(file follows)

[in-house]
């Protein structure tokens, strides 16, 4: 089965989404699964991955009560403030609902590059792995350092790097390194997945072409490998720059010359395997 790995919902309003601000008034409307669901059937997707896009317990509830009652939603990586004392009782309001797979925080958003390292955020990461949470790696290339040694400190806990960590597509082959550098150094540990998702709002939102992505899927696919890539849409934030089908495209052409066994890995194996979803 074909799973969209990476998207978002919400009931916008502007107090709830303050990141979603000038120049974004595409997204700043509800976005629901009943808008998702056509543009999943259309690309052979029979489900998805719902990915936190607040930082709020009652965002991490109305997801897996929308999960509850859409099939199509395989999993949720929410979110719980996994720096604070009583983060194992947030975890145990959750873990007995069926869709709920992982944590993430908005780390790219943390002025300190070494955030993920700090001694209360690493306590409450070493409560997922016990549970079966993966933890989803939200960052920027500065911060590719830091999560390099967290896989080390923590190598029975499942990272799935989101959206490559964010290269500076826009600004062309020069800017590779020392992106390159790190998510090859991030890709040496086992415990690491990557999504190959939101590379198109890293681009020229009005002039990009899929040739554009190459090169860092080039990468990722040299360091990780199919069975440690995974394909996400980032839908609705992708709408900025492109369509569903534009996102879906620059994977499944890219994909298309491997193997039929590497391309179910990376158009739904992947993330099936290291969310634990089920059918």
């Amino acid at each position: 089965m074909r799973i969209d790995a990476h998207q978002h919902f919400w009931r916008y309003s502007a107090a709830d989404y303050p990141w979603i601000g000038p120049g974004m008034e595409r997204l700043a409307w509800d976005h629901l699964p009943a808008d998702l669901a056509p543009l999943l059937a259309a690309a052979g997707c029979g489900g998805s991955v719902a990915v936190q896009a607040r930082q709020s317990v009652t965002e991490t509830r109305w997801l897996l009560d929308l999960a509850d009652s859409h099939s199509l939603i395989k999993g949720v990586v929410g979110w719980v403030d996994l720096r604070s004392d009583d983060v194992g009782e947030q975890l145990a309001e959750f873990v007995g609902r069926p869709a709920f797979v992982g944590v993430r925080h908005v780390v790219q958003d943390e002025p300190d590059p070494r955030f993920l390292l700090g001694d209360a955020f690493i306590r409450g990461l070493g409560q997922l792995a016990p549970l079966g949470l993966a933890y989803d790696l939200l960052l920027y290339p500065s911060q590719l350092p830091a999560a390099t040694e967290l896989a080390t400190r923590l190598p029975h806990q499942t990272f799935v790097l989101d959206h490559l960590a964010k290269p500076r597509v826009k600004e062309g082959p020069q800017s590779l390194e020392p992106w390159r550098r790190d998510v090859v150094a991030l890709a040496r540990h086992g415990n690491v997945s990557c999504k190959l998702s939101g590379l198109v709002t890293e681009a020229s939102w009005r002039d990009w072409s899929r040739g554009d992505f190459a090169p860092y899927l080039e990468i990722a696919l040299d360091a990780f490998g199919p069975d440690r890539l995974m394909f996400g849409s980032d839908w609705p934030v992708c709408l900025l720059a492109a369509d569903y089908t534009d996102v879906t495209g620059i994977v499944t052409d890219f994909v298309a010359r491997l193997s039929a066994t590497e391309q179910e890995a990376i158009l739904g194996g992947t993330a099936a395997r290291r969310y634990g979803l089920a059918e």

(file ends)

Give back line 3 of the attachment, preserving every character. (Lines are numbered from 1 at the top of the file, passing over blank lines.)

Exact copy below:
């Amino acid at each position: 089965m074909r799973i969209d790995a990476h998207q978002h919902f919400w009931r916008y309003s502007a107090a709830d989404y303050p990141w979603i601000g000038p120049g974004m008034e595409r997204l700043a409307w509800d976005h629901l699964p009943a808008d998702l669901a056509p543009l999943l059937a259309a690309a052979g997707c029979g489900g998805s991955v719902a990915v936190q896009a607040r930082q709020s317990v009652t965002e991490t509830r109305w997801l897996l009560d929308l999960a509850d009652s859409h099939s199509l939603i395989k999993g949720v990586v929410g979110w719980v403030d996994l720096r604070s004392d009583d983060v194992g009782e947030q975890l145990a309001e959750f873990v007995g609902r069926p869709a709920f797979v992982g944590v993430r925080h908005v780390v790219q958003d943390e002025p300190d590059p070494r955030f993920l390292l700090g001694d209360a955020f690493i306590r409450g990461l070493g409560q997922l792995a016990p549970l079966g949470l993966a933890y989803d790696l939200l960052l920027y290339p500065s911060q590719l350092p830091a999560a390099t040694e967290l896989a080390t400190r923590l190598p029975h806990q499942t990272f799935v790097l989101d959206h490559l960590a964010k290269p500076r597509v826009k600004e062309g082959p020069q800017s590779l390194e020392p992106w390159r550098r790190d998510v090859v150094a991030l890709a040496r540990h086992g415990n690491v997945s990557c999504k190959l998702s939101g590379l198109v709002t890293e681009a020229s939102w009005r002039d990009w072409s899929r040739g554009d992505f190459a090169p860092y899927l080039e990468i990722a696919l040299d360091a990780f490998g199919p069975d440690r890539l995974m394909f996400g849409s980032d839908w609705p934030v992708c709408l900025l720059a492109a369509d569903y089908t534009d996102v879906t495209g620059i994977v499944t052409d890219f994909v298309a010359r491997l193997s039929a066994t590497e391309q179910e890995a990376i158009l739904g194996g992947t993330a099936a395997r290291r969310y634990g979803l089920a059918e």